LA Lakers

Key sentences:
The lone bright spot for the Lakers is Bynum, and any basketball fan knows why that’s a terrible kind of hope. ... The Lakers were slipping last season, and without their sixth man their fall will accelerate.

Prediction: 37-29

Random prediction: Josh McRoberts will become an instant Laker fan favorite with his powerful dunks.

Actual record: 41-25

I was more pessimistic than what actually happened, but how was I supposed to know Bynum was never going to miss a game after coming back from his suspension and start in the all-star game? However, their point differential was only 1.4, and if Bynum had even missed a handful of games my prediction would have been accurate. The Lakers were just good enough that their fans held onto the delusion that they were a real contender, and when they move Pau Gasol for what will likely be a disappointing package I hope the ax finally drops and the Lakers are stuck in contract hell paying Kobe 30 million a year and surrounding him with the cast of a local reality show. Josh McRoberts didn't exactly become the fan favorite for his dunks, but he was coined with the nickname McRambis for his physical style and stupid flagrant fouls. I'd say I'd get a half-point for that one.

LA Clippers

Key sentences:
In the playoffs, the Clippers will face problems when other teams exploit their weaknesses. ... Memphis, in particular, would plow through them. ... Their success also depends on how Blake Griffin and DeAndre Jordan develop defensively, as both were disappointing given their athleticism and size. However, the main reason I’m lukewarm on them this season is that they hired Vinny Del Negro as their head coach and Donald Sterling still owns the organization.

Prediction: 43-23
Random prediction: Chris Paul will break the single season alley-oop record, which someone like the Elias Sports Bureau will uncover after many Griffin-Jordan dunks.

Actual record: 40-26

The Clippers have quickly turned from league cellar-dweller joke to up-and-coming to overrated unlikable. I'm not sure how they did that because they have the best point guard in the game who uses not size or athleticism but skill, and an exciting young player who's this generation's Shawn Kemp without the baggage. I hope fans move on from blaming Stern for this team. Chris Paul would have been wasted on the Lakers because Kobe demands the ball so much. Why can't people realize that? I couldn't find many official numbers on alley-oops, but it appears Chris Paul didn't break the record and the Lakers led the league. That doesn't mean the Lakers are now Lob City. Bynum and Gasol get those old extremely tall man alley-oops where they stand on their toes and daintily throw the ball through the rim.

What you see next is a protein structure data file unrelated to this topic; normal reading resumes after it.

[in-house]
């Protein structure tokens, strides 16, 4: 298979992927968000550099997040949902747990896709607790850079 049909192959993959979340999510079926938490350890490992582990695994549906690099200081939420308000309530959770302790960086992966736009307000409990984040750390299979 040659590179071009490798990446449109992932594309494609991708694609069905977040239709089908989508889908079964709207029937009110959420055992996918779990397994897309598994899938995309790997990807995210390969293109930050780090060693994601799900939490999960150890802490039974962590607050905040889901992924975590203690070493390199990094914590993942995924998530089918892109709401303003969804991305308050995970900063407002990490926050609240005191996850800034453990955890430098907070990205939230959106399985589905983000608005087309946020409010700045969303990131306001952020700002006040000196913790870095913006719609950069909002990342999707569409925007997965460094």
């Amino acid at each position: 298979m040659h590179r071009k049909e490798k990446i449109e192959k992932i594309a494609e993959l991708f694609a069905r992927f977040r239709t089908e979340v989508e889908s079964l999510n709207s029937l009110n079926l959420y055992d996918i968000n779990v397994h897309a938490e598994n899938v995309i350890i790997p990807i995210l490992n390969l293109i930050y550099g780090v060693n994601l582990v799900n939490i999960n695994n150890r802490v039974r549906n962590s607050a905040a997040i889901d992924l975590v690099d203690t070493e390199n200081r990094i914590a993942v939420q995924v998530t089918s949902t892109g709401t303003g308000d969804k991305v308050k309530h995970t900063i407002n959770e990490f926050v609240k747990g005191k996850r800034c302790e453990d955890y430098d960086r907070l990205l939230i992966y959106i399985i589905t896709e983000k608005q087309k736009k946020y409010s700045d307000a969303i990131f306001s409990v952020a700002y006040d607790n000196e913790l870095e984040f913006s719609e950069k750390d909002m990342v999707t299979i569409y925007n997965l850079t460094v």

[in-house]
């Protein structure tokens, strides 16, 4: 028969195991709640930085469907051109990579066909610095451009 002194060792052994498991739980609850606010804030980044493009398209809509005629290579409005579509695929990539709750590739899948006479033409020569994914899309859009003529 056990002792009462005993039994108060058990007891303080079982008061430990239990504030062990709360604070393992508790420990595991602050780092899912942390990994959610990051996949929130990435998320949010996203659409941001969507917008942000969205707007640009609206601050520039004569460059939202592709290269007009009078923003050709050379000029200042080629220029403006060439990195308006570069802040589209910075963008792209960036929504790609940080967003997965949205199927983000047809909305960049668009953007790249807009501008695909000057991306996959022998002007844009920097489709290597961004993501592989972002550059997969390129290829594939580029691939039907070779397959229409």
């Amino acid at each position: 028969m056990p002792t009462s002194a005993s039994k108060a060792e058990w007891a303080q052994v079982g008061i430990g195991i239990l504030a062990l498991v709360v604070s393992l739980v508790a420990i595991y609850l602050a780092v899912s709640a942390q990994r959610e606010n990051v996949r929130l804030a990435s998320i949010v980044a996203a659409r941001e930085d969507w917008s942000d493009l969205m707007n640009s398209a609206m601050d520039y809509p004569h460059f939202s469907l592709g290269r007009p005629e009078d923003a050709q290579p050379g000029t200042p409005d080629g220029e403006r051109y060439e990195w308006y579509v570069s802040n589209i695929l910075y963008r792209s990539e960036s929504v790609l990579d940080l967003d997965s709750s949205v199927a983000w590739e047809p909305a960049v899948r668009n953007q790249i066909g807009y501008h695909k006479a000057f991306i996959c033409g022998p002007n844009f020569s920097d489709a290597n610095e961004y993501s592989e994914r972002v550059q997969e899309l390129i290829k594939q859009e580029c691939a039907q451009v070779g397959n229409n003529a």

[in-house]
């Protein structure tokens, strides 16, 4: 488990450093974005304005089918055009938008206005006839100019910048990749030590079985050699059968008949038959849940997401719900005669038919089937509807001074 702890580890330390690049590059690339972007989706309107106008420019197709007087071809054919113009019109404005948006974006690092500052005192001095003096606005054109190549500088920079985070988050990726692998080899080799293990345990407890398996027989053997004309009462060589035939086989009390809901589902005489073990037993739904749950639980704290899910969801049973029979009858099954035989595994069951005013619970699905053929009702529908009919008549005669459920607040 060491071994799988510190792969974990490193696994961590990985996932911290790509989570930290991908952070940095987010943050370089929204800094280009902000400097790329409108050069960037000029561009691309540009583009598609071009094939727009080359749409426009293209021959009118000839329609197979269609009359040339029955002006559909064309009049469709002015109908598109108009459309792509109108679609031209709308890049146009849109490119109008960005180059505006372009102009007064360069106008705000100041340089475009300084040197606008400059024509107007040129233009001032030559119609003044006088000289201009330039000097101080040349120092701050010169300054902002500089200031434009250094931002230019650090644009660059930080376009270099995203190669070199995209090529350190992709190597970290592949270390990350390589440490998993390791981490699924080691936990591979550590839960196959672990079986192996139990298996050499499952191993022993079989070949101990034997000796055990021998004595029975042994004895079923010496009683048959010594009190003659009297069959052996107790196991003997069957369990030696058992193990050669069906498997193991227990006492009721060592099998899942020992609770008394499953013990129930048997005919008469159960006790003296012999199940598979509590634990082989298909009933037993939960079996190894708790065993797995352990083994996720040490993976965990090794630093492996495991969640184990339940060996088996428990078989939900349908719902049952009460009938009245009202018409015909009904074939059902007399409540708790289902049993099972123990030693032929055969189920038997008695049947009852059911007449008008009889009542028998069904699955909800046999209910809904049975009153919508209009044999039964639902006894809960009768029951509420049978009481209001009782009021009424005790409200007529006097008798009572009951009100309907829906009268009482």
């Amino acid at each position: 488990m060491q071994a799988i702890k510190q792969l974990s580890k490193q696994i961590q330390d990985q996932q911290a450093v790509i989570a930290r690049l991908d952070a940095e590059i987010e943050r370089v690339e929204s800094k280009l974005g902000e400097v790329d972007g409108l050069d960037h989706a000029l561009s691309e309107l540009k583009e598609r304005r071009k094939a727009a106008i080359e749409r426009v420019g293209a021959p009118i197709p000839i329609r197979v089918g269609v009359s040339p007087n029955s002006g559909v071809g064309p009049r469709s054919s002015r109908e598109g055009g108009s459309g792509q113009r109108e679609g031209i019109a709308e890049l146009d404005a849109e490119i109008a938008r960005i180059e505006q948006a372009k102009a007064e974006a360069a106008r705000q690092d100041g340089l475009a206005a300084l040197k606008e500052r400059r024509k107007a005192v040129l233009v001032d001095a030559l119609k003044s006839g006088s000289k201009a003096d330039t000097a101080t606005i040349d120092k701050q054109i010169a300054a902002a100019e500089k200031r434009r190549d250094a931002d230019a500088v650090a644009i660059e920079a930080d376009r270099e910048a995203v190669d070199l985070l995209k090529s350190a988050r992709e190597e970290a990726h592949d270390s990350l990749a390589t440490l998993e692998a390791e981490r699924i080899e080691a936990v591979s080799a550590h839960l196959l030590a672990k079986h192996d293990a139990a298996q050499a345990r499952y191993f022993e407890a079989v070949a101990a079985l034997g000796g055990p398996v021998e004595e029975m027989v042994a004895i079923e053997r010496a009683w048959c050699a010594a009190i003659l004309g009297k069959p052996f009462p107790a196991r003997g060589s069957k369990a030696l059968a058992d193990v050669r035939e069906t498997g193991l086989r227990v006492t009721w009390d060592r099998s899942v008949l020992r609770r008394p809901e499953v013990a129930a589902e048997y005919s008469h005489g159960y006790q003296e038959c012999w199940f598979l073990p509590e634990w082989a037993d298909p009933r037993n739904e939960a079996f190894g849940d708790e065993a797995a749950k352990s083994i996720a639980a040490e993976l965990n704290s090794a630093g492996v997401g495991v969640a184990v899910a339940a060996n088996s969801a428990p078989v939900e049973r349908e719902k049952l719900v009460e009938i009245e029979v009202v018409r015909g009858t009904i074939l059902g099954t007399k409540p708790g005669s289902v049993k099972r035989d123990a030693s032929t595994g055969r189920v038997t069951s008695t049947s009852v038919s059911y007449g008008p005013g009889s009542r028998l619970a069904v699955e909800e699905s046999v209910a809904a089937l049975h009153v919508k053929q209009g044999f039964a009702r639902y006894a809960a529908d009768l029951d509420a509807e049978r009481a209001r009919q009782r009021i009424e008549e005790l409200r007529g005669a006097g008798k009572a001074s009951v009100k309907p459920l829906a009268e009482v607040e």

Phoenix Suns

Key sentences:
They will not compete with this version of the Nash Suns. ... I’m afraid the season will pass, they’ll make no major trades, and miss the playoffs with a record that ensures a middling draft pick.

Prediction: 30-36
Random prediction: Steve Nash will be contacted by Michelle Obama to help her campaign of healthy eating in the US.

Actual record: 33-33

They actually broke even, but it was only three more wins than I had predicted and another lottery team, the Rockets, had more wins. It was a lost year in the desert, and despite Gortat having a good year nothing important happened for the team. They missed out on their chance to trade Nash for something of value, and instead they could force the nice Canadian/South African to spend his twilight years throwing crisp passes to mediocre talent. Just go to Indiana or Portland, Nash. Do it for basketball reasons. Michelle Obama and Nash didn't exactly become best buds, but his organization does have strong ties to her health organization.

Sacramento Kings

Key sentences:
The Kings definitely have talent, but it’s unclear if that talent can be harnessed into real basketball games. ... The team also has no real point guard, mostly because they are insistent that Tyreke Evans is a point.  I’m not sure when management will finally realize this, but until they do the Kings will remain the worst passing team in the league. The rookie Isaiah Thomas is a letter and a couple inches in height away from helping in this regard.

Prediction: 22-44
Random prediction: Cousins will have a game with six turnovers, six missed shots, and six fouls.

Actual record: 22-44